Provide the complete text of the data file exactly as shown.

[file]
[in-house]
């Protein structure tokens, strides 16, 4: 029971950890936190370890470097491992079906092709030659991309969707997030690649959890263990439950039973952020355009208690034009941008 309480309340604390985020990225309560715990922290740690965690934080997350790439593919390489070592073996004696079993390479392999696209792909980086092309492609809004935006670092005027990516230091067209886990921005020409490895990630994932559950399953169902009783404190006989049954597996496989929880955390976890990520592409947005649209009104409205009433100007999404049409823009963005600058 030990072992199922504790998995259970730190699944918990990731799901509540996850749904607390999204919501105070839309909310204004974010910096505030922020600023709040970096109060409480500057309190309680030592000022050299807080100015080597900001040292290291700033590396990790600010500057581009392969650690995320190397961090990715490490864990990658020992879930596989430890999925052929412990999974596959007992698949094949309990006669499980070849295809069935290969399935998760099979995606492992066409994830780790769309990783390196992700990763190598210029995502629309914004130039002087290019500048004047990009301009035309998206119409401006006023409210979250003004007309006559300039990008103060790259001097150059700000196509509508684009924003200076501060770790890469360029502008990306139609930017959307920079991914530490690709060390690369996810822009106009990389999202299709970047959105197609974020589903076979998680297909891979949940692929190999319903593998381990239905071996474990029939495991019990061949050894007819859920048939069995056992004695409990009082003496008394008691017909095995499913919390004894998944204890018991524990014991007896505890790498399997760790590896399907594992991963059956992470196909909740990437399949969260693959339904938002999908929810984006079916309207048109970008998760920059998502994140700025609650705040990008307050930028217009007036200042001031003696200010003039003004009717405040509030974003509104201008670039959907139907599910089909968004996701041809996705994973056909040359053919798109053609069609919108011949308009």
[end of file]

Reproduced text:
[in-house]
């Protein structure tokens, strides 16, 4: 029971950890936190370890470097491992079906092709030659991309969707997030690649959890263990439950039973952020355009208690034009941008 309480309340604390985020990225309560715990922290740690965690934080997350790439593919390489070592073996004696079993390479392999696209792909980086092309492609809004935006670092005027990516230091067209886990921005020409490895990630994932559950399953169902009783404190006989049954597996496989929880955390976890990520592409947005649209009104409205009433100007999404049409823009963005600058 030990072992199922504790998995259970730190699944918990990731799901509540996850749904607390999204919501105070839309909310204004974010910096505030922020600023709040970096109060409480500057309190309680030592000022050299807080100015080597900001040292290291700033590396990790600010500057581009392969650690995320190397961090990715490490864990990658020992879930596989430890999925052929412990999974596959007992698949094949309990006669499980070849295809069935290969399935998760099979995606492992066409994830780790769309990783390196992700990763190598210029995502629309914004130039002087290019500048004047990009301009035309998206119409401006006023409210979250003004007309006559300039990008103060790259001097150059700000196509509508684009924003200076501060770790890469360029502008990306139609930017959307920079991914530490690709060390690369996810822009106009990389999202299709970047959105197609974020589903076979998680297909891979949940692929190999319903593998381990239905071996474990029939495991019990061949050894007819859920048939069995056992004695409990009082003496008394008691017909095995499913919390004894998944204890018991524990014991007896505890790498399997760790590896399907594992991963059956992470196909909740990437399949969260693959339904938002999908929810984006079916309207048109970008998760920059998502994140700025609650705040990008307050930028217009007036200042001031003696200010003039003004009717405040509030974003509104201008670039959907139907599910089909968004996701041809996705994973056909040359053919798109053609069609919108011949308009």